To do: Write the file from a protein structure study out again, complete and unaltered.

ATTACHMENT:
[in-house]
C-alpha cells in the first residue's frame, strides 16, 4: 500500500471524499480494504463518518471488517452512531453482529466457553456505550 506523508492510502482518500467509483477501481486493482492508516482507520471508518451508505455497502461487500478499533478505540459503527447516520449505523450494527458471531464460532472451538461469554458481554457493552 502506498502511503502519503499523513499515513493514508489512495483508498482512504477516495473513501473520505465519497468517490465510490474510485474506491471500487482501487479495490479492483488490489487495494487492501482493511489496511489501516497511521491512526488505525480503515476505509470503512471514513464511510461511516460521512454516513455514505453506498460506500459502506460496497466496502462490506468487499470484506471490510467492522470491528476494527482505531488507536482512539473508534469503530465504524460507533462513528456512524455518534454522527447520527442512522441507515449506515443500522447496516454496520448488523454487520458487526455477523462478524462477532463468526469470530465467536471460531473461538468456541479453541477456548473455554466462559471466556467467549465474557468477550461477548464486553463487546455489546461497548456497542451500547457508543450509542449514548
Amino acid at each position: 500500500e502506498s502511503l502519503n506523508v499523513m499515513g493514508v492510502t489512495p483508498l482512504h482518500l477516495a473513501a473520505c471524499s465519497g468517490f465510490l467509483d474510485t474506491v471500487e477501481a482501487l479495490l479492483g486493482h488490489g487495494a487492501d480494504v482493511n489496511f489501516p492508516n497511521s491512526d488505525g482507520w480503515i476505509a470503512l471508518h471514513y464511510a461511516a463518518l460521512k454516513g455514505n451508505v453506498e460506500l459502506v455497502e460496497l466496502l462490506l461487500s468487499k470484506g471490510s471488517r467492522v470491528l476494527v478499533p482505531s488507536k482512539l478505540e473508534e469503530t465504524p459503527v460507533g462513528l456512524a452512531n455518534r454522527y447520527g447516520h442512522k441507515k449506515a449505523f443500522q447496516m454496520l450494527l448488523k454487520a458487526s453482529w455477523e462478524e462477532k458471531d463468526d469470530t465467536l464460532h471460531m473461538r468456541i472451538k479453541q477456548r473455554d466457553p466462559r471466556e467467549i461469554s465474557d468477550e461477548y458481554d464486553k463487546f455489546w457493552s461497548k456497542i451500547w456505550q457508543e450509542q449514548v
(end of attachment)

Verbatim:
[in-house]
C-alpha cells in the first residue's frame, strides 16, 4: 500500500471524499480494504463518518471488517452512531453482529466457553456505550 506523508492510502482518500467509483477501481486493482492508516482507520471508518451508505455497502461487500478499533478505540459503527447516520449505523450494527458471531464460532472451538461469554458481554457493552 502506498502511503502519503499523513499515513493514508489512495483508498482512504477516495473513501473520505465519497468517490465510490474510485474506491471500487482501487479495490479492483488490489487495494487492501482493511489496511489501516497511521491512526488505525480503515476505509470503512471514513464511510461511516460521512454516513455514505453506498460506500459502506460496497466496502462490506468487499470484506471490510467492522470491528476494527482505531488507536482512539473508534469503530465504524460507533462513528456512524455518534454522527447520527442512522441507515449506515443500522447496516454496520448488523454487520458487526455477523462478524462477532463468526469470530465467536471460531473461538468456541479453541477456548473455554466462559471466556467467549465474557468477550461477548464486553463487546455489546461497548456497542451500547457508543450509542449514548
Amino acid at each position: 500500500e502506498s502511503l502519503n506523508v499523513m499515513g493514508v492510502t489512495p483508498l482512504h482518500l477516495a473513501a473520505c471524499s465519497g468517490f465510490l467509483d474510485t474506491v471500487e477501481a482501487l479495490l479492483g486493482h488490489g487495494a487492501d480494504v482493511n489496511f489501516p492508516n497511521s491512526d488505525g482507520w480503515i476505509a470503512l471508518h471514513y464511510a461511516a463518518l460521512k454516513g455514505n451508505v453506498e460506500l459502506v455497502e460496497l466496502l462490506l461487500s468487499k470484506g471490510s471488517r467492522v470491528l476494527v478499533p482505531s488507536k482512539l478505540e473508534e469503530t465504524p459503527v460507533g462513528l456512524a452512531n455518534r454522527y447520527g447516520h442512522k441507515k449506515a449505523f443500522q447496516m454496520l450494527l448488523k454487520a458487526s453482529w455477523e462478524e462477532k458471531d463468526d469470530t465467536l464460532h471460531m473461538r468456541i472451538k479453541q477456548r473455554d466457553p466462559r471466556e467467549i461469554s465474557d468477550e461477548y458481554d464486553k463487546f455489546w457493552s461497548k456497542i451500547w456505550q457508543e450509542q449514548v